By Ari Rutenberg
In the following post, HuffPost blogger M.S. Bellows Jr. gives the most accurate and eloquent description
of why Obama's position on FISA is so pointless and aggravating from a social and psychological perspective I've yet read (for the legal and policy implications, read Glenn Greenwald). He writes:
It's true that Barack Obama has taken flak from many of his supporters
for his shift to the "center" since locking up the Democratic
nomination. Some of the angst on the left is naive and loses sight of
the fact that every candidate must reach out to a different
constituency in a general election than he or she did in the primary;
that's the nature of politics. What's more, all of us (not just
politicians) struggle to balance our own sense of right and wrong
against the perceptions and judgments of others: what will our spouse,
our children, our parents, our boss, the neighbors think?....
I don't hold most of Obama's shifts in position against him; or, at the
very least, I respect him enough to give him the benefit of the doubt.
If he is great, then much of what is blithely called "flip flopping"
may actually be the wise refusal of a true statesman to adhere to a
foolish consistency. So he says one thing in a public place, and later
adjusts it; I'm willing to at least postpone judgment until I can ask
why. Opting out of campaign finance, wearing or not wearing a flag pin:
these are "shadows on the wall"; who cares?...
But that doesn't mean it's all good.
There are two laws by which
inconsistencies must be judged. One is expediency: when a politician
tactically shifts his position to obtain some larger good, does it pay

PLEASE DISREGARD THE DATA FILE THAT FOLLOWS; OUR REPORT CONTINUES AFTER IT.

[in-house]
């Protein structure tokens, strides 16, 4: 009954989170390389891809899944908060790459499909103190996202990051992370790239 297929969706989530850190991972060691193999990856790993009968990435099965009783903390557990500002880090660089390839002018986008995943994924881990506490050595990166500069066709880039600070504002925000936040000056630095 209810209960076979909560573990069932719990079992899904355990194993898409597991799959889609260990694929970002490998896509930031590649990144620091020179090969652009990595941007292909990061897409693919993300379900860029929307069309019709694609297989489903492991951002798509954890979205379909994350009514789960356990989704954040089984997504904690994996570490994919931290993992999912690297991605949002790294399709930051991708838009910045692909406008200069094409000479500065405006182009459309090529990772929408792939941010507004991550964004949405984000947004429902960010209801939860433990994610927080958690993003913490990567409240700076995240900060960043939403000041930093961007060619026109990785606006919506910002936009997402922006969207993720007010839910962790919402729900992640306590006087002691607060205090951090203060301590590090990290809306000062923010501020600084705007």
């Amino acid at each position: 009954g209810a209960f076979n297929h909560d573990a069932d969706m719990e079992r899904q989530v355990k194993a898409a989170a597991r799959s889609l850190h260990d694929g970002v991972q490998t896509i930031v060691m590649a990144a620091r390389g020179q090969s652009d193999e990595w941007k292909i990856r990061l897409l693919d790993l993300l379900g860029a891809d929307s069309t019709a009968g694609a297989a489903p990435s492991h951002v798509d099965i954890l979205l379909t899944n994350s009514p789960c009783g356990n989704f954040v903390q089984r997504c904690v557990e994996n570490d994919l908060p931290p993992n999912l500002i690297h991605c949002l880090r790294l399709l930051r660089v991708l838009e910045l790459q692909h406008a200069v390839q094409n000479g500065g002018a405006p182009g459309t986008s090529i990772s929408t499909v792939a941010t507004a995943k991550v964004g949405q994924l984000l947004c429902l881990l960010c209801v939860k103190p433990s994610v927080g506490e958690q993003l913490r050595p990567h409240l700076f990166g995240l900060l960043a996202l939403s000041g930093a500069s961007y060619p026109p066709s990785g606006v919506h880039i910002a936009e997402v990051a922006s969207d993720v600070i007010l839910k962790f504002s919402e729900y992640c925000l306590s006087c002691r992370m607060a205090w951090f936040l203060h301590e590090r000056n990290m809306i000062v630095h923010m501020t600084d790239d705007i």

off? Is he getting the good thing he's bargaining for? If so -- if a
politician budges on a funding bill in order to improve some aspect of
education, for instance -- then it may just be wise horse-trading. But
if it's a net loser, then we can call that politician unwise.
The other limit to acceptable inconsistency is this: every great
statesman, every great person, must adhere to some larger, immovable
principles. He must stand for something. It's only when staying true to
our core principles that we can indulge in the freedom to make
necessary adjustments on transient issues. In fact, that's the heart of
Emerson's lesson: that if we are true to our principles, then in the
end our minor inconsistencies -- our "flip flops" -- will seem as
insignificant as the Andes or the Himalaya are, seen from space...
On the FISA legislation, Obama is coming very close to failing both the expediency and principle tests.
His abandonment of principle couldn't be clearer, no matter what his
defenders say. The FISA "compromise" allows the government to data-mine
the contents of millions of Americans' communications -- their phone
calls, emails, IMs -- even when there's no suspicion at all that those
Americans are involved with terrorism, and without warrants. The bill
pretends to add warrant and other oversight requirements -- but, as
Glenn Greenwald has repeatedly explained in his columns on this issue, and as Senator Russ Feingold explained on the Senate floor yesterday
(caution: superb, but really long, speech), it also contains exceptions
that swallow the rule. Obama, a Constitutional Law professor, knows
better. There's no way a "yes" vote on this bill can be reconciled with
what he said less than a year ago, on August 1, 2007, when he referred
to the "false choice between the liberties we cherish and the security
we demand" and promised "no more illegal wire-tapping of American
citizens.... That is not who we are. And it is not what is necessary to
defeat the terrorists. The FISA court works. The separation of powers
works. Our Constitution works."
You can read the full article, with audio, here.